This unit provides students with an understanding of the principles of nutrition to optimise physical performance in sport, recreation and occupation. In addition key aspects of public health nutrition including dietary management of obesity, diabetes and cardiovascular disease are also a focus. This unit defines the importance of macro and micro nutrients in the maintenance of health, and the specific roles of carbohydrate, protein and lipids in energy metabolism during exercise. In addition, the interaction between dietary intake and physical activity and its effects on energy-balance, cardiovascular health and other lifestyle diseases are considered.
EXSS2022 Exercise Physiology-Training Adaptations

Credit points: 6 Teacher/Coordinator: Dr Chin-Moi Chow Session: Semester 2 Classes: 3x 1-hr lectures /week, 2-hr practical or tutorial some weeks Prerequisites: EXSS2028 Assessment: debate session (10%), quizzes (2x1%), 1.5-hr mid semester exam (40%), end semester exam (48%) Campus: Cumberland Mode of delivery: Normal (lecture/lab/tutorial) Day
This unit is concerned with the physiological adaptations associated with training. This unit will focus on cardiorespiratory and metabolic adaptations to endurance, high resistance and interval/sprint training. The implications of training will be discussed with respect to improved fatigue resistance, resulting from changes in the structural and functional capacities of organ systems under normal conditions as well as altered environmental conditions such as altitude and temperature. The mechanisms behind muscle damage and fatigue, including acidosis and excitation-coupling failure, will be examined in the untrained individual and the elite athlete with respect to their specific stimulus and appropriate recovery. This unit will build on fundamental topics of EXSS2028 Exercise Physiology and Biochemistry.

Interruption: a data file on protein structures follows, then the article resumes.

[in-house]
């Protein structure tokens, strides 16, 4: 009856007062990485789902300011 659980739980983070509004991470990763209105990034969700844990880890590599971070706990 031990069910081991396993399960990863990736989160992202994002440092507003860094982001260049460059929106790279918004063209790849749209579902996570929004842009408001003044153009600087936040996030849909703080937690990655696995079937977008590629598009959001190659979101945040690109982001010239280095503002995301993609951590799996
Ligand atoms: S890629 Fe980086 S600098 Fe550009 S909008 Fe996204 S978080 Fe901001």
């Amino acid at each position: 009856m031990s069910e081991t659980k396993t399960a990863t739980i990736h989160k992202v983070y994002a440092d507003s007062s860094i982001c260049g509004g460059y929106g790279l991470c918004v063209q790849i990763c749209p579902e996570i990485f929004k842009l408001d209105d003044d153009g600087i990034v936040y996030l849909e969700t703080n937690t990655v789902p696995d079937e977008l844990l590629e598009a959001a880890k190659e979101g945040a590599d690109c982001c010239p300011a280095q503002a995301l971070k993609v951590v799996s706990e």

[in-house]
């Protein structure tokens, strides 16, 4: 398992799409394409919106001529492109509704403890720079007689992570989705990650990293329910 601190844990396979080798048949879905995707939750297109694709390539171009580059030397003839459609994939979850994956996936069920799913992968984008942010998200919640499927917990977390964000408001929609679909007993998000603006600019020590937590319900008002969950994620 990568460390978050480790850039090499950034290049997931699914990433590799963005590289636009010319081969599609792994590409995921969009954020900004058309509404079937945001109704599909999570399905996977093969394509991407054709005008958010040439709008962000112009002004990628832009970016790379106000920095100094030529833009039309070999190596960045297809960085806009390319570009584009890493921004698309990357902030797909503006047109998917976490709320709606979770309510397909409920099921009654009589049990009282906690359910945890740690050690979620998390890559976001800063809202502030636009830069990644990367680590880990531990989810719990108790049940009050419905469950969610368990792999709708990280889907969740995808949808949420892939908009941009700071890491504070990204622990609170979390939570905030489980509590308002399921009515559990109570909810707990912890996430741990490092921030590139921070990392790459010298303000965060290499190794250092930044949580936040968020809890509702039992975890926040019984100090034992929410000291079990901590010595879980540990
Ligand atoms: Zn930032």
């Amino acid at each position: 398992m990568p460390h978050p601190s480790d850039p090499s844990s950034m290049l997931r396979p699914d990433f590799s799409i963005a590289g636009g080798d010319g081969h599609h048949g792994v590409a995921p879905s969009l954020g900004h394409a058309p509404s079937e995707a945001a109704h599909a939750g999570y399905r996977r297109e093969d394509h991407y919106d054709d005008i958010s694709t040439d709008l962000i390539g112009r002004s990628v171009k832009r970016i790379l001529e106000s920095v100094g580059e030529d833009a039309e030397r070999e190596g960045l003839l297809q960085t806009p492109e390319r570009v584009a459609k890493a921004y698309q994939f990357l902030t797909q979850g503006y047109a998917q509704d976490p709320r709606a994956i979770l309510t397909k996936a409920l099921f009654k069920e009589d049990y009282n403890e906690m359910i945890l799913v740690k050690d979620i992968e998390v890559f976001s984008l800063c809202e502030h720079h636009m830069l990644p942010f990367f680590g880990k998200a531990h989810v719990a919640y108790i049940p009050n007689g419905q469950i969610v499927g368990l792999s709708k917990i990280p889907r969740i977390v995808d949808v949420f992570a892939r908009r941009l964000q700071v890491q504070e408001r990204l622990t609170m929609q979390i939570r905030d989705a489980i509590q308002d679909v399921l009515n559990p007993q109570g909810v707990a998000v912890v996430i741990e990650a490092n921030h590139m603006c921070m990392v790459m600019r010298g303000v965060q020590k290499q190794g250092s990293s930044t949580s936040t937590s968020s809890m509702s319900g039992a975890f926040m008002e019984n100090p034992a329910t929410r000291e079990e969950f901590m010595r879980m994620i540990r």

Textbooks
Brooks, GA, Fahey, TD, and Baldwin, KM, Exercise Physiology - Human Bioenergetics and its application (4th Ed), McGraw-Hill (2005) Thompson WR; American College of Sports Medicine; Gordon NF; Pescatello LS/ACSM's Guidelines for Exercise Testing and Prescription/Eigth/2009/ -- Brooks GA, Fahey TD, White TP and Baldwin KM/Exercise Physiology - Human Bioenergetics and Its Applications/4th/2005/0072556420/
EXSS3023 Exercise Testing and Prescription